The Next Generation of Global Competition Law
Spencer Weber Waller
Loyola University of Chicago, School of Law - Institute for Consumer Antitrust Studies
March 23, 2012
Concurrence, October 2012
The Soviet Union dissolved on December 26, 1991. This accelerated a trend toward both the development of market economies and competition law to protect those economies. No one could have predicted that within twenty years most of the world’s trading economies would have adopted recognizable forms of competition law including the former nations of the Soviet Union, the centrally planned economies of Central and Eastern Europe, a host of transition economies in Africa, South America, and Asia, and such emerging economic giants as Brazil, China, and India.
Bill Kovacic has played a key role in helping us move from the world of 1991 to the world of the present where over one hundred twenty jurisdictions have some recognizable form of competition law. This has been the one of the principal, but by no means the only, topic of his work as an academic, then as general counsel, commissioner, and chairman of the FTC, and now back in academia. Kovacic has studied competition systems around the world, advised many of them, traveled relentlessly to dozens of these jurisdictions, and represented the FTC in interacting with them in countless public and private fora for these same two decades.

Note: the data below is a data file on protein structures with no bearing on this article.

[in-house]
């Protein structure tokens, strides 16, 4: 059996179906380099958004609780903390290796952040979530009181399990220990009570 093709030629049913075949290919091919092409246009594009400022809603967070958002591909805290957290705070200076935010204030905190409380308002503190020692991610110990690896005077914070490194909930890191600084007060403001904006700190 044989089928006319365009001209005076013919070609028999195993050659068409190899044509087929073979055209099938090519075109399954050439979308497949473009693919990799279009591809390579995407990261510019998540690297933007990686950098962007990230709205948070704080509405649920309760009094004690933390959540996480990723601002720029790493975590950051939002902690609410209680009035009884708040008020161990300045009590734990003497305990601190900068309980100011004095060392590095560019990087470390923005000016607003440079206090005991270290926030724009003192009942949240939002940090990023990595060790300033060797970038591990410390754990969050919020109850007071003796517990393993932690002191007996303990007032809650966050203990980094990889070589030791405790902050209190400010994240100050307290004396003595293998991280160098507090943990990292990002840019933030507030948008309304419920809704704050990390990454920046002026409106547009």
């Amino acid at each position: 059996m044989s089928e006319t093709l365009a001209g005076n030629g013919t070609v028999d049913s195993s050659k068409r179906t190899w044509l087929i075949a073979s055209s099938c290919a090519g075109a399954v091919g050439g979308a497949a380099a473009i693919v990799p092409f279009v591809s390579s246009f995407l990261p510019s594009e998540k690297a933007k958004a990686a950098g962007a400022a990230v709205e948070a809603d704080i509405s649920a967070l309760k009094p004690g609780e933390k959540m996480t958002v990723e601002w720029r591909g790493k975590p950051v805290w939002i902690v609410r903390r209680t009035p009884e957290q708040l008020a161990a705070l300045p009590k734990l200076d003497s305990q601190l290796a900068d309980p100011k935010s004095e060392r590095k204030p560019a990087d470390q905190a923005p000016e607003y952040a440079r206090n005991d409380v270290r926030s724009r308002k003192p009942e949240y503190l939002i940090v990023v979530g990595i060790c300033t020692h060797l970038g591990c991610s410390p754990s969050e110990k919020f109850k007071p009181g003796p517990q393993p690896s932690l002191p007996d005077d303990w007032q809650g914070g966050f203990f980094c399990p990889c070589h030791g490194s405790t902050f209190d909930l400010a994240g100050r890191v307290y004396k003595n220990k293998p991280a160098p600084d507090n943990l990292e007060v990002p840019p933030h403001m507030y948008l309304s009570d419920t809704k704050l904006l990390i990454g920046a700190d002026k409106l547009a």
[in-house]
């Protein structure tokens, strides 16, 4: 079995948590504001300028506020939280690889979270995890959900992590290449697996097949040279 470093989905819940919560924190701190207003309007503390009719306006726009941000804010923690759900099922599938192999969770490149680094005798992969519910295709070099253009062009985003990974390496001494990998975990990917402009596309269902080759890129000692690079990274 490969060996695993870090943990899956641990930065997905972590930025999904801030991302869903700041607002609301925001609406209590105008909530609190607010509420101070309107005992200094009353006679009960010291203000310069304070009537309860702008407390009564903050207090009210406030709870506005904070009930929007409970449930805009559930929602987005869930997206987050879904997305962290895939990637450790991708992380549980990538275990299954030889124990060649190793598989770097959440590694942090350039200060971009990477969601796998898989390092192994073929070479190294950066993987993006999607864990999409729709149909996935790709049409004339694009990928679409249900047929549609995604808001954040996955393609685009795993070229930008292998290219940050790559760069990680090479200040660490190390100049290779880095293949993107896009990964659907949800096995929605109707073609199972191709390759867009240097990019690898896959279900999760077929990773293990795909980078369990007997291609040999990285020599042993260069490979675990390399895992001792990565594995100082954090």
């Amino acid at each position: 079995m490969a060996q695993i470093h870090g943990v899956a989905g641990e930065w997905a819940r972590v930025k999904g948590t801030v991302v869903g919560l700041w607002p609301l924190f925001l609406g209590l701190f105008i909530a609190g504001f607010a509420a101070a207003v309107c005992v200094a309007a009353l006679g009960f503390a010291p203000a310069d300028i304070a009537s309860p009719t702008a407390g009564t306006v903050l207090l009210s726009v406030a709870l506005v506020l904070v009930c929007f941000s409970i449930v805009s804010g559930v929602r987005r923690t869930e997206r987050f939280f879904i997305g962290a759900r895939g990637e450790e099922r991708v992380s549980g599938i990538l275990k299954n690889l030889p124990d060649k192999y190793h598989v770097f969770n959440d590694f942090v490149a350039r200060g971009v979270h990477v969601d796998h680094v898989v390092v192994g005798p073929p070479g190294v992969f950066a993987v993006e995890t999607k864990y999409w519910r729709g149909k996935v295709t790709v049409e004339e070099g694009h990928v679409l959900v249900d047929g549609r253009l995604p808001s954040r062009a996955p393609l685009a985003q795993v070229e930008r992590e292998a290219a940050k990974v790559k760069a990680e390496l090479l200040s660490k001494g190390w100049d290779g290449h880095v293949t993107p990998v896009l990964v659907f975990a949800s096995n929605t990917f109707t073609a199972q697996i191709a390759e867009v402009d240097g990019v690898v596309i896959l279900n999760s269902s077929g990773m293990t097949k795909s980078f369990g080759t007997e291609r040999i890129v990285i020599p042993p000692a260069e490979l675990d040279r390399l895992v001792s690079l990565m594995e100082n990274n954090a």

This essay focuses on the insights that Kovacic brought back from his travels and embodied in his scholarship. I also focus how his work has both documented and affected transition economies enacting and enforcing competition law for the first time, their advisers from more experienced jurisdictions, and the more mature competition jurisdictions themselves. Finally, I offer a brief outline of a research agenda to help evaluate how well both old and new jurisdictions have applied these insights over the past twenty years and suggestions for the next twenty years.
Number of Pages in PDF File: 17
Keywords: William Kovacic, transition economy, antitrust, institutional design, criminal enforcement, judicial review, cartels, mergers, abuse of domiannt position, private rights of action, dual enforcement. ICN, UNCTAD, OECD
JEL Classification: d40, k21, L10, L11, L12, L40, L41, L42, L43, L44
Date posted: March 27, 2012